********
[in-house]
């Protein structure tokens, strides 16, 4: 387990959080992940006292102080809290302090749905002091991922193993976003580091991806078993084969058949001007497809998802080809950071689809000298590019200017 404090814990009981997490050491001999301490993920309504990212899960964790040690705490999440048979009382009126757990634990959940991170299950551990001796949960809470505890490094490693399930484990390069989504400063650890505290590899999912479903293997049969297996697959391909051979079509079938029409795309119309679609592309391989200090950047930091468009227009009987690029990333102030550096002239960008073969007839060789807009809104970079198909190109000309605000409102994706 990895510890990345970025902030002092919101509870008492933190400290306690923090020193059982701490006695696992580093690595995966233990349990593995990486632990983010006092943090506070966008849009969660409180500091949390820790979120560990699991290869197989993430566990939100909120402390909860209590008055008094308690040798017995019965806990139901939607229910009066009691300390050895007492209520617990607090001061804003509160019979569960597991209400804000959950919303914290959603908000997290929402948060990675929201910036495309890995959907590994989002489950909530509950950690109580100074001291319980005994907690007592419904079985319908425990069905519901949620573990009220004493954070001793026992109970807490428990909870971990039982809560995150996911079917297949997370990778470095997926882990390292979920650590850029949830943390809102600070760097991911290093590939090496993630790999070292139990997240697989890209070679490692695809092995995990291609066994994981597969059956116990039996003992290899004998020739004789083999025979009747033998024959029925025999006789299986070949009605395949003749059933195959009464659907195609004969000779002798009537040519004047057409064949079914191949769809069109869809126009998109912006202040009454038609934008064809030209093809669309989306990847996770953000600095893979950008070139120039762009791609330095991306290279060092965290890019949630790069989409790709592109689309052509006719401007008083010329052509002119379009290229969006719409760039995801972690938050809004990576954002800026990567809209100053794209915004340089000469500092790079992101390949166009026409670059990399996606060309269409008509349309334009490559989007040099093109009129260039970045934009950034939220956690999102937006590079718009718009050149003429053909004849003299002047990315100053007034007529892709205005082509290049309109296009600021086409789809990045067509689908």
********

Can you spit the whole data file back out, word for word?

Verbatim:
[in-house]
């Protein structure tokens, strides 16, 4: 387990959080992940006292102080809290302090749905002091991922193993976003580091991806078993084969058949001007497809998802080809950071689809000298590019200017 404090814990009981997490050491001999301490993920309504990212899960964790040690705490999440048979009382009126757990634990959940991170299950551990001796949960809470505890490094490693399930484990390069989504400063650890505290590899999912479903293997049969297996697959391909051979079509079938029409795309119309679609592309391989200090950047930091468009227009009987690029990333102030550096002239960008073969007839060789807009809104970079198909190109000309605000409102994706 990895510890990345970025902030002092919101509870008492933190400290306690923090020193059982701490006695696992580093690595995966233990349990593995990486632990983010006092943090506070966008849009969660409180500091949390820790979120560990699991290869197989993430566990939100909120402390909860209590008055008094308690040798017995019965806990139901939607229910009066009691300390050895007492209520617990607090001061804003509160019979569960597991209400804000959950919303914290959603908000997290929402948060990675929201910036495309890995959907590994989002489950909530509950950690109580100074001291319980005994907690007592419904079985319908425990069905519901949620573990009220004493954070001793026992109970807490428990909870971990039982809560995150996911079917297949997370990778470095997926882990390292979920650590850029949830943390809102600070760097991911290093590939090496993630790999070292139990997240697989890209070679490692695809092995995990291609066994994981597969059956116990039996003992290899004998020739004789083999025979009747033998024959029925025999006789299986070949009605395949003749059933195959009464659907195609004969000779002798009537040519004047057409064949079914191949769809069109869809126009998109912006202040009454038609934008064809030209093809669309989306990847996770953000600095893979950008070139120039762009791609330095991306290279060092965290890019949630790069989409790709592109689309052509006719401007008083010329052509002119379009290229969006719409760039995801972690938050809004990576954002800026990567809209100053794209915004340089000469500092790079992101390949166009026409670059990399996606060309269409008509349309334009490559989007040099093109009129260039970045934009950034939220956690999102937006590079718009718009050149003429053909004849003299002047990315100053007034007529892709205005082509290049309109296009600021086409789809990045067509689908």